Tuesday, December 31, 2013

Joel Kotkin — Neither Party Dealing With More-Rigid Class Structure

Diminished prospects – what some describe as the “new normal” – now confront a vast proportion of the population, with wages falling not only for noncollege graduates but also for those with four-year degrees. Overall, median incomes for Americans fell 7 percent in the decade following 2000 and are not expected to recover, according to some economic models, until 2021.
This decline has infected the national mood. Today, more middle- and working-class Americans predict that their children will not do better than they have done.Overall, almost one-third of the public, according to Pew, consider themselves “lower” class, as opposed the middle class, up from barely one-quarter who thought so in 2008.
It’s not surprising, then, that the vast majority of Americans believe the president’s economic policy has been a dismal failure, at least for the middle and working classes. Federal Reserve monetary policy, in particular, appeared to favor the interests of the wealthy over those of the middle, yeoman class. “Quantitative easing,” notes one former high-level official, essentially constituted a “too big to fail” windfall for the largest Wall Street firms, and did little for anyone else. Faith in the economy, despite the soaring stock market and increased price of assets, has remained weak. Americans by a 2-1 margin rate the economy negatively.
These realities helped spark both the Tea Party and the Occupy movements and underpin the support for such disparate figures as Sarah Palin and Elizabeth Warren. At the same time, outrage at our current economy has undermined public esteem for almost every institution of power – from government and large corporations to banks and Wall Street – to the lowest point ever recorded.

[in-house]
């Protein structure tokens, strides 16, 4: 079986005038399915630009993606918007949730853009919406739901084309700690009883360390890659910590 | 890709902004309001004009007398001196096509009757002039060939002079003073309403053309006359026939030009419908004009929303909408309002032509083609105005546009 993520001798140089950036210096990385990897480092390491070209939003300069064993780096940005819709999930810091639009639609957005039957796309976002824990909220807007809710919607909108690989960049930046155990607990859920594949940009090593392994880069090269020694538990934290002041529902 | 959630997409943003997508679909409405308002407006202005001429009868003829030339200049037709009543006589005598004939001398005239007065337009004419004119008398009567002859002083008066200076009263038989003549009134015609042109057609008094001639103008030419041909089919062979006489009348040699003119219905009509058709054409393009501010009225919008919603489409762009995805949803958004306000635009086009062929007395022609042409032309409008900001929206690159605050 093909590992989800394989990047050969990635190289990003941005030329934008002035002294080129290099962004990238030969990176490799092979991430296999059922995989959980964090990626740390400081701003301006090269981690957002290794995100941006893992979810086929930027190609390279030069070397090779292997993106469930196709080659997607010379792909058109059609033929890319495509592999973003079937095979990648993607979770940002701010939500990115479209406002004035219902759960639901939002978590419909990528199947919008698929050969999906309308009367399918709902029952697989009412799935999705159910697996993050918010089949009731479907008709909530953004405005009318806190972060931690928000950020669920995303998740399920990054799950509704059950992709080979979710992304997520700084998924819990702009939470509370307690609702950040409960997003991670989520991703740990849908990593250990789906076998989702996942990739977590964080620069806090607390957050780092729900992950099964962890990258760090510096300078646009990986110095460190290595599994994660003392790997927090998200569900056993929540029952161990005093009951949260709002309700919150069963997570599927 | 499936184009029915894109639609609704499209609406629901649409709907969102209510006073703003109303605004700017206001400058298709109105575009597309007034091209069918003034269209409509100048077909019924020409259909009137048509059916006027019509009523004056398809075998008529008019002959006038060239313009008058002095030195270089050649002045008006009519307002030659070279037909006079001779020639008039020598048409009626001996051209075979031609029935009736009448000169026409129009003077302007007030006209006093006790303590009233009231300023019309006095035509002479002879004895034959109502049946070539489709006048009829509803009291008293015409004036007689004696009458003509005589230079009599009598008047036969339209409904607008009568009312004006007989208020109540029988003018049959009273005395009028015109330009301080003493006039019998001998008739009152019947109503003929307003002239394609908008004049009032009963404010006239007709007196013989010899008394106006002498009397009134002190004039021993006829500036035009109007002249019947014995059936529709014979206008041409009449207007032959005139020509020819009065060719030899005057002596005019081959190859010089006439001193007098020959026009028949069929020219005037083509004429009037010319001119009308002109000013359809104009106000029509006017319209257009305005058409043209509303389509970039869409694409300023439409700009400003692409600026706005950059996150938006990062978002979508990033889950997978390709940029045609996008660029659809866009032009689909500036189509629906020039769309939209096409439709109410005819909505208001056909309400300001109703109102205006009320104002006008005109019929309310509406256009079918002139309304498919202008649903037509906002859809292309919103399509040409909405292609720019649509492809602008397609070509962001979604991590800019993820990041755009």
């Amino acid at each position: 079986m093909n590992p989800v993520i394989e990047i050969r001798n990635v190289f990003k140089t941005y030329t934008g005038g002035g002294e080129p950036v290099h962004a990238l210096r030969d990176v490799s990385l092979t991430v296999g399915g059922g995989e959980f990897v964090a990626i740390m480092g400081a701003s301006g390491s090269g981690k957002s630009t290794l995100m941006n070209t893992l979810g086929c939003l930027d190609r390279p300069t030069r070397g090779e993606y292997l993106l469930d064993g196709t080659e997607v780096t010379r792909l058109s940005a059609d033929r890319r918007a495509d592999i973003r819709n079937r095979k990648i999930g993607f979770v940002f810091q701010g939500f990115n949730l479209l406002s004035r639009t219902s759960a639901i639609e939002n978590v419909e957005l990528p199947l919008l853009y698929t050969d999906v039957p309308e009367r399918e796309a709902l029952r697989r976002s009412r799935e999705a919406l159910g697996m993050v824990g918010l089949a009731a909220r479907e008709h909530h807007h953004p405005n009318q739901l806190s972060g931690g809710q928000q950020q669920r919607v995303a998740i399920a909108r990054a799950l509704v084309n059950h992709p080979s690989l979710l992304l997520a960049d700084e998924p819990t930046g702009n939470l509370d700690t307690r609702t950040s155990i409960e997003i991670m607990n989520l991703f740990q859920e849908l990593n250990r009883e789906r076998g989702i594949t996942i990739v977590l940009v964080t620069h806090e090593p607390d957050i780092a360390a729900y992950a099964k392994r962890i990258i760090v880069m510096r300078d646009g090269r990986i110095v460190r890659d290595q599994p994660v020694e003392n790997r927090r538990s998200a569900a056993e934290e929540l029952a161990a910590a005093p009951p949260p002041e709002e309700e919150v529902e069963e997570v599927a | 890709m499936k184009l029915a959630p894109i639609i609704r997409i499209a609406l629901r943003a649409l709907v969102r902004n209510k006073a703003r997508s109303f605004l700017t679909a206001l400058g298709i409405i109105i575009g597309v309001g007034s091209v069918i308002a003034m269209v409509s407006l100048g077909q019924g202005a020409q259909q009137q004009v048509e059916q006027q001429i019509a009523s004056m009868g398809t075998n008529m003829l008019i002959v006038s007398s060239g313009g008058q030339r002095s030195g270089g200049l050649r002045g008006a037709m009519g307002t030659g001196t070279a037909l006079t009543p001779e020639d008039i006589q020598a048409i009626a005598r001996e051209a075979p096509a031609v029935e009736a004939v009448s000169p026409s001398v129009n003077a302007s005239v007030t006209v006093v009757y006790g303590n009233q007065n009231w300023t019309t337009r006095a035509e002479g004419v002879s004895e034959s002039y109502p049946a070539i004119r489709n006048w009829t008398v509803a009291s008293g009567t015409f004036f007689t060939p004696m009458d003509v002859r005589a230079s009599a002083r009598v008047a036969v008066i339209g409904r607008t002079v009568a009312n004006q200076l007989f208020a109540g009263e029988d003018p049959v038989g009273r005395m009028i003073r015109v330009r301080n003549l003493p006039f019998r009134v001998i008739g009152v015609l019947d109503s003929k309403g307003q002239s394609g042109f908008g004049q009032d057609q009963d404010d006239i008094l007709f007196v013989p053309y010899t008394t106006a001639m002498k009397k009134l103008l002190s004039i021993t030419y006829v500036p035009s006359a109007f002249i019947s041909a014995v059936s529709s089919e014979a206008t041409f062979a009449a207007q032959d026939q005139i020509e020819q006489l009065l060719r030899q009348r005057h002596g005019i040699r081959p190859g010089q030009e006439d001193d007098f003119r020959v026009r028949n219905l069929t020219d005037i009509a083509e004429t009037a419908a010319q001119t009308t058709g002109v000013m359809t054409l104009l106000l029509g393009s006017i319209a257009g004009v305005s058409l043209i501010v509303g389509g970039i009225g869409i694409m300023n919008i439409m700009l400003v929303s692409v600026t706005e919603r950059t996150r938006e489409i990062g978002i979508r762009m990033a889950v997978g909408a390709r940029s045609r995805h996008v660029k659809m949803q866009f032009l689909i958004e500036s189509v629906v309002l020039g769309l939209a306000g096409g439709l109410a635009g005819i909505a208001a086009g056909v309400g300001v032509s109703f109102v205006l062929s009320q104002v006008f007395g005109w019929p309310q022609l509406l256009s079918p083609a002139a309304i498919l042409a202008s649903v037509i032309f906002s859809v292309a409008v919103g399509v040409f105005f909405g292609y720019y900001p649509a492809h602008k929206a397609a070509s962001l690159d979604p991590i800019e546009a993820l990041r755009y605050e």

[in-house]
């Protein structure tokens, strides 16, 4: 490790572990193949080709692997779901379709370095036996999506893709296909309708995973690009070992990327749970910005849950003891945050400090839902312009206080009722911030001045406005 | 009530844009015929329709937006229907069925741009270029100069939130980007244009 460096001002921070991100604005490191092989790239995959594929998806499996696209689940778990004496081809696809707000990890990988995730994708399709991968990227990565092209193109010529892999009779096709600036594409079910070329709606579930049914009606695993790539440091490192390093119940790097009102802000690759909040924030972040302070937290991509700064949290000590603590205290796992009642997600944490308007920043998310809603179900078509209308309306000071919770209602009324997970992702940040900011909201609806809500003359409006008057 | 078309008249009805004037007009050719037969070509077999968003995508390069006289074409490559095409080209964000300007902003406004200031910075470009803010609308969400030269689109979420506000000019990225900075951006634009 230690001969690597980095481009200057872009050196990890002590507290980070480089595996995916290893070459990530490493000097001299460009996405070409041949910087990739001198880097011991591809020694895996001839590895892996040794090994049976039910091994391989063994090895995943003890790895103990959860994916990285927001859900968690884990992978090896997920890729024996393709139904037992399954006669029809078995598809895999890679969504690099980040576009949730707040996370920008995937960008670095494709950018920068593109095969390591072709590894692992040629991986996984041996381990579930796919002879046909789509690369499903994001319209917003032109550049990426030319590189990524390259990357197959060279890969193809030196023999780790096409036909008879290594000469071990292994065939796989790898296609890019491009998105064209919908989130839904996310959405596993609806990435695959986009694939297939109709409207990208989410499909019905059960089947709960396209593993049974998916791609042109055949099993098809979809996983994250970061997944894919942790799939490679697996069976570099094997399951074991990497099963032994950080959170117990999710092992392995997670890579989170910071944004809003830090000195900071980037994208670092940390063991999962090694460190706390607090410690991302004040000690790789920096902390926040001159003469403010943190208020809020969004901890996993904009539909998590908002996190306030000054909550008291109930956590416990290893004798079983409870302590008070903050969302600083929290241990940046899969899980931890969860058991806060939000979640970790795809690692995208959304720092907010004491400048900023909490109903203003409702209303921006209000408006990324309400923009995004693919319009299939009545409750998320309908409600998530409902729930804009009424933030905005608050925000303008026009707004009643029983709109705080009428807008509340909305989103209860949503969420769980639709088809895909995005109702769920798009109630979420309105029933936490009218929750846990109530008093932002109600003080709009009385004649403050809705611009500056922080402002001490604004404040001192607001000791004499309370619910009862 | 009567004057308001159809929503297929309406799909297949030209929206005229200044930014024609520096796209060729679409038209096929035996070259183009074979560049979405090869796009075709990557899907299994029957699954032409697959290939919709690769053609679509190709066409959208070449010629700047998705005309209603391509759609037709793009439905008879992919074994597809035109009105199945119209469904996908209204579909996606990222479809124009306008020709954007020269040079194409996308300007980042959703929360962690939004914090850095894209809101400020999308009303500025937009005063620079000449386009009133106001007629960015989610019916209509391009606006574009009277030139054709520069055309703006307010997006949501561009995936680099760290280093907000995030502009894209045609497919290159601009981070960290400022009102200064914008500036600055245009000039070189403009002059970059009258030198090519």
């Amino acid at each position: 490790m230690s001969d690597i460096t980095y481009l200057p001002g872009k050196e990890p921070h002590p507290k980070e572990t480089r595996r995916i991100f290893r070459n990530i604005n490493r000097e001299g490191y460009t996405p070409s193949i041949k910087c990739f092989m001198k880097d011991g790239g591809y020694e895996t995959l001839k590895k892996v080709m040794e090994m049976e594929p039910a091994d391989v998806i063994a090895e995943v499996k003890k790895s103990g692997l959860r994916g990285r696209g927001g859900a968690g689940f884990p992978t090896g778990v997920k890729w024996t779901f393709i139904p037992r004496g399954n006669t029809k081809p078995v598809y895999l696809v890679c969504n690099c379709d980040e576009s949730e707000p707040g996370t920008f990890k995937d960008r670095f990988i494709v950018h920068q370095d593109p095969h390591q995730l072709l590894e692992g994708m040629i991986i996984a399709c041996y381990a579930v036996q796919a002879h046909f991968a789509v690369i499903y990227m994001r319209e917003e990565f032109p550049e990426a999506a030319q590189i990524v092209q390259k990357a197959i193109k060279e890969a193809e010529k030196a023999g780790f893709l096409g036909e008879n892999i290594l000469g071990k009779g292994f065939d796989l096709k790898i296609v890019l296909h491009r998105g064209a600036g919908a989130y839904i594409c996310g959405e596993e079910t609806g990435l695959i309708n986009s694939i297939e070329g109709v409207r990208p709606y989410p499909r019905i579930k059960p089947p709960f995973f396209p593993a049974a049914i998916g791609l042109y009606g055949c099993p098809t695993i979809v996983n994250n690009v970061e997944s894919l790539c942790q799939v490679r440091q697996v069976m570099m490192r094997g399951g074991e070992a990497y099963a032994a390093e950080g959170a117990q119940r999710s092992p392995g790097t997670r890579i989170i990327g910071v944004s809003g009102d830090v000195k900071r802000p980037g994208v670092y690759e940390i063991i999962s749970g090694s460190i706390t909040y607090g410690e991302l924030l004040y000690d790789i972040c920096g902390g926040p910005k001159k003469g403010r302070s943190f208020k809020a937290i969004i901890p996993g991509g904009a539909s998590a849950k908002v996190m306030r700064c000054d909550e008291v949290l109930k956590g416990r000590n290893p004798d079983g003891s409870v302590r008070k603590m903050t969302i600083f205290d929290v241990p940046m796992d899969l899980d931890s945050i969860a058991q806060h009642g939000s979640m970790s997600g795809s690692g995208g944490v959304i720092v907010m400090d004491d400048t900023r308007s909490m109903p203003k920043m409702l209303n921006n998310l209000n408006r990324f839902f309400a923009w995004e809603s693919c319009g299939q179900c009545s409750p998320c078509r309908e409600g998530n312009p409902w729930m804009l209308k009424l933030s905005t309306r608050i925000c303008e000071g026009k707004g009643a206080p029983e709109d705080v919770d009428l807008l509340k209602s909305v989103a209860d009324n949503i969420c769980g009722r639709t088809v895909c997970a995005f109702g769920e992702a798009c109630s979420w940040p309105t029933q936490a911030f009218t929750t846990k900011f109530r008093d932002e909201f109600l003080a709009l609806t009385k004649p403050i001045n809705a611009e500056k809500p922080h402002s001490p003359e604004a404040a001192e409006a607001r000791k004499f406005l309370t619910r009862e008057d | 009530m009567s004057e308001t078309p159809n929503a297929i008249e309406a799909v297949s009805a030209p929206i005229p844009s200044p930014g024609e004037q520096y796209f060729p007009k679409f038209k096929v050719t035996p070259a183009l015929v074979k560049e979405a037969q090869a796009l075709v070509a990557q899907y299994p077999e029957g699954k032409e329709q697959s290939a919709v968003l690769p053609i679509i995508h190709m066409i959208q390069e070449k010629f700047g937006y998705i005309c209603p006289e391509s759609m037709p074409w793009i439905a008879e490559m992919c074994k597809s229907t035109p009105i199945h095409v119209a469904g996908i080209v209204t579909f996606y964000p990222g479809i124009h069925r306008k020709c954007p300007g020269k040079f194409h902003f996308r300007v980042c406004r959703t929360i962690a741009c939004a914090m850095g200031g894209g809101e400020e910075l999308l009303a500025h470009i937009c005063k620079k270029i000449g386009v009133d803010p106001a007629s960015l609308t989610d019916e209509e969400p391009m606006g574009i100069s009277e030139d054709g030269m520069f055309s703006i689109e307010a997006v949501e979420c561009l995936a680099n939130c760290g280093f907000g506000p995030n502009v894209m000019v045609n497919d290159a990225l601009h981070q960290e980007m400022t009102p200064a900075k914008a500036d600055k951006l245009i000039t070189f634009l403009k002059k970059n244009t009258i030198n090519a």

New Geography
Joel Kotkin | Executive Editor of NewGeography.com and Distinguished Presidential Fellow in Urban Futures at Chapman University, and a member of the editorial board of the Orange County Register


googleheim said...

Let them eat jelly beans

Ryan Harris said...

The Walmart/Costco model of requiring producers to move production out of country has been amped up on steroids in the last couple years. Companies, like GE and the other usual suspects are going around, buying up US engineering, technology and research companies, to shut them down, layoff the US workforces and reproduce the products with R&D and engineering in the EM, where it can be done more cheaply. EVERYTHING is done out of country, no management, no research, no development, not even advertising or distribution folks anymore. It has been alarming to watch it accelerate as companies have become so adept at outsourcing that they move in and shutdown multi-billion dollar companies in a matter of months, with nothing left. 5-10,000 upper middle class employees gone at a whack.

With China and Mexico and most of the EM lifting their masses from the low wage nation status to middle income, and have thrown a large part of their national wealth to educating the generations about to come into the workforce, the future is dim for the US upper middle classes. That college dream that was promised to result in ever rising incomes and roads paved in gold has a pretty dim future, indeed. The EM doesn't want to make your shoes or send their kids to put a new roof on your house, they want to do your job for half what you do it for. And they are better educated, hungry and willing to work twice as hard as you.

Instead of fixing the rules, laws and understanding of the economy to address the micro and macro economic issues, the academics were selling their snake oil. Now, they are a decade too late to prevent the catastrophe to the upper middle classes.

Tom Hickey said...

From what I am hearing, it's not just lower wage but no regs, and even more so the regs. Companies prefer a "free market" in which all negative externalities are socialized.

Ryan Harris said...
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